Tuesday, February 26, 2008

Memorable student encounters on the first day of class

On the way to university today, a young woman stepped out onto the road in front of my bicycle without looking. I swerved to avoid her, which could have ended up nastily if there had been any traffic behind me at the time. She gave me the fingers, which I considered uncalled for, so I swore at her and returned the gesture.

Later this morning, guess who showed up in my class? StyleyGeek makes a good first impression, oh yes indeedy.

I also made a memorable impression on the student standing nearest to me before class while we waited for the lecture theatre to empty. She looked young and scared and eventually asked me tentatively, "Is this your first linguistics class too?"
"Actually, I'm the lecturer," was probably not the response she was expecting.

I already had a bunch of students email to ask if they missed anything important today. I would have treated this as a serendipitous teaching moment, and explained who to contact when you miss a class (your classmates: ask for notes) and who not to contact (your lecturer: she's not paid enough to reteach the class just for you), but unfortunately they DIDN'T miss anything important. This is because I had to cancel the lecture due to a 30+ difference between the number of seats in the venue and the number of students who showed up. If all my enrollments had been present, we would have had an even bigger problem: to the tune of 50 more students than seats. As it was, 30 students were standing crowded into the aisles and couldn't see past each other, so there wasn't much point in going ahead with the lecture.

Our ever-so-helpful Head of School had apparently approved the venue on the logic that plenty of students drop in the first few weeks, so EVENTUALLY the room will be the right size.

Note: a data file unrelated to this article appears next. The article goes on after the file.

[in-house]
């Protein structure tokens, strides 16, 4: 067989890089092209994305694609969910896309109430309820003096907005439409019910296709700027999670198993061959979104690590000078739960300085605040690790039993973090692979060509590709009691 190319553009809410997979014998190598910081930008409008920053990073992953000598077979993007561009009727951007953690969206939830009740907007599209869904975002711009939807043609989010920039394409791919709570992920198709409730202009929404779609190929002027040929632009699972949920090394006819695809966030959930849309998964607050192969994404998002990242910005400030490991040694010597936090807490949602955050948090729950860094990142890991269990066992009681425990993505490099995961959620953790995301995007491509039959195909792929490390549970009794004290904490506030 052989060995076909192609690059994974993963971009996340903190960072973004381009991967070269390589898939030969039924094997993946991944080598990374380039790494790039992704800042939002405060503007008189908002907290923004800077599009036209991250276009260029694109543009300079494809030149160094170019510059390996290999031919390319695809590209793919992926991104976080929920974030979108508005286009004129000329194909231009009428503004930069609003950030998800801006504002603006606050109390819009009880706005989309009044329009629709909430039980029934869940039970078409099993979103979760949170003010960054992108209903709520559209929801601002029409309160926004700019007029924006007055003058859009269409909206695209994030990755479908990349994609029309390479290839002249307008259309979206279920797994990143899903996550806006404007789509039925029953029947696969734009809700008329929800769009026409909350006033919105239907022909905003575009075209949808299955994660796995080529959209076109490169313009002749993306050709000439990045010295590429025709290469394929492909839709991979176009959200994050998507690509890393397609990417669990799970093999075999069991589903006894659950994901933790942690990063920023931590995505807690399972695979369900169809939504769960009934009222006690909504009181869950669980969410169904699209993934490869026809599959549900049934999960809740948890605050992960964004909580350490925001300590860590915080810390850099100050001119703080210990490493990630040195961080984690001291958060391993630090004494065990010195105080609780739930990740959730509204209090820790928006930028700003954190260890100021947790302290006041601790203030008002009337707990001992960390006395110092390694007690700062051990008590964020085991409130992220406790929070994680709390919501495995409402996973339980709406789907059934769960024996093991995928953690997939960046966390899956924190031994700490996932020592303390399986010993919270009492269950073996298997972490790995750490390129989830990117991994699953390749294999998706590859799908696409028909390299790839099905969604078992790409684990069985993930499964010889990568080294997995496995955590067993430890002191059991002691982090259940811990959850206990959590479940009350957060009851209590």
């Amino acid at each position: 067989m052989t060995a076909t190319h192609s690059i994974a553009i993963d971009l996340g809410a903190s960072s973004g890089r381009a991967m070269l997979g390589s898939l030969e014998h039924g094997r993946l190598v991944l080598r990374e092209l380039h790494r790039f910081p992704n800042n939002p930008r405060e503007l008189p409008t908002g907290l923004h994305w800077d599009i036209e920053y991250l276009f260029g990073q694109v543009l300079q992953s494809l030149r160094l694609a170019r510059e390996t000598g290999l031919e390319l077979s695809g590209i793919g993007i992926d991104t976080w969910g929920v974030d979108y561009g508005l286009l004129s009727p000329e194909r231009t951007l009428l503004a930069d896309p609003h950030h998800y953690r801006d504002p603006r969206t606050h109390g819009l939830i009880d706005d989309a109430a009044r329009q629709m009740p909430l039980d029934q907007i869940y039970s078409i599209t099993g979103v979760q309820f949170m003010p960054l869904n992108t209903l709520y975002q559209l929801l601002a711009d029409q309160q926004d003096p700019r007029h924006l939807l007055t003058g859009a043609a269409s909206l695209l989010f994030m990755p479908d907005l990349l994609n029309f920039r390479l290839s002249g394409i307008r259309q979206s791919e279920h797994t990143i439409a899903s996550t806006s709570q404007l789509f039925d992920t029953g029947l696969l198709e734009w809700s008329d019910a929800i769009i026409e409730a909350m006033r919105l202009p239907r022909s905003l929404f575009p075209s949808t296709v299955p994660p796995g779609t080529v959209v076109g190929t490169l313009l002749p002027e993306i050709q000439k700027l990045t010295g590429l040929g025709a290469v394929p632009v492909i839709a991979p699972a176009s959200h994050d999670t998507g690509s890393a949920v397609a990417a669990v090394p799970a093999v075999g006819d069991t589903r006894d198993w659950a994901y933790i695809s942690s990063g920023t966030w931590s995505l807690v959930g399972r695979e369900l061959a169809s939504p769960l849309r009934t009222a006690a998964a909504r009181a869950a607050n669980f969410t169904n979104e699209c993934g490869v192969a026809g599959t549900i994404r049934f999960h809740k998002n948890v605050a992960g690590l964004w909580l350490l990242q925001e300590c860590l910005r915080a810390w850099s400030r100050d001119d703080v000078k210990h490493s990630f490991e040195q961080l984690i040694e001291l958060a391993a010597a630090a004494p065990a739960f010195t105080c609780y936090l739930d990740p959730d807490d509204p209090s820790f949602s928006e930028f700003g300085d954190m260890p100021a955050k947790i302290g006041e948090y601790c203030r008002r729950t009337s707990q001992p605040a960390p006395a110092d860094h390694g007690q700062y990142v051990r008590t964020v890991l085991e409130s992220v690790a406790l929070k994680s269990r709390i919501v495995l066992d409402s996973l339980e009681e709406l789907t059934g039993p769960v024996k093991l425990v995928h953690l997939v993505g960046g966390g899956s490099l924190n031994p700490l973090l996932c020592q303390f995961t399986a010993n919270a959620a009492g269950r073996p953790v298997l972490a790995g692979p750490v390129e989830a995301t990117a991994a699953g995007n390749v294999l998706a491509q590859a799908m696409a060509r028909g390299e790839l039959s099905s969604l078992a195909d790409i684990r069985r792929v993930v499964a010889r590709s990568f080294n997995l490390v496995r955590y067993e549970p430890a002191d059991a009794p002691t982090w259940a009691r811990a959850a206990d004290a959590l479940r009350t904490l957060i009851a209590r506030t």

In other student news, I just went down to my local supermarket, and spotted someone shopping with the shopping basket in one hand, and the textbook for my course clutched in the other. Perhaps she likes linguistics and is scared of supermarkets, and the textbook was functioning as some sort of security blanket. Or maybe she was just taking it out for an airing. I hope she bought it a chocolate bar for good behaviour.

14 Comments:

JustMe said...

re: fingers, was it a two-handed flip off? and i think she should feel embarrassed, not you! btw, your head of school sounds super smart.

Jana said...

I have difficulty imagining you giving someone the fingers and swearing. I've been trying to, but my imagination fails me.

And as for the person in the supermarket - is it possible that the unexpected popularity of your course means that supermarkets are now stocking your book?

Inside the Philosophy Factory said...

I think your "extra" students without chairs should go to the head of school's office and "borrow" the chairs in his office for class...

I suppose the prospect of not having a seat will create an incentive to be on time to class.... maybe you'll need to do some kind of Southwest Airlines boarding pass system (where they get to go into the classroom in groups, maybe arranged by GPA instead of time of arrival at the airport, to choose their seats...).

CAE said...

I'm sure the bike accident student was more embarrassed about her first impression than you were!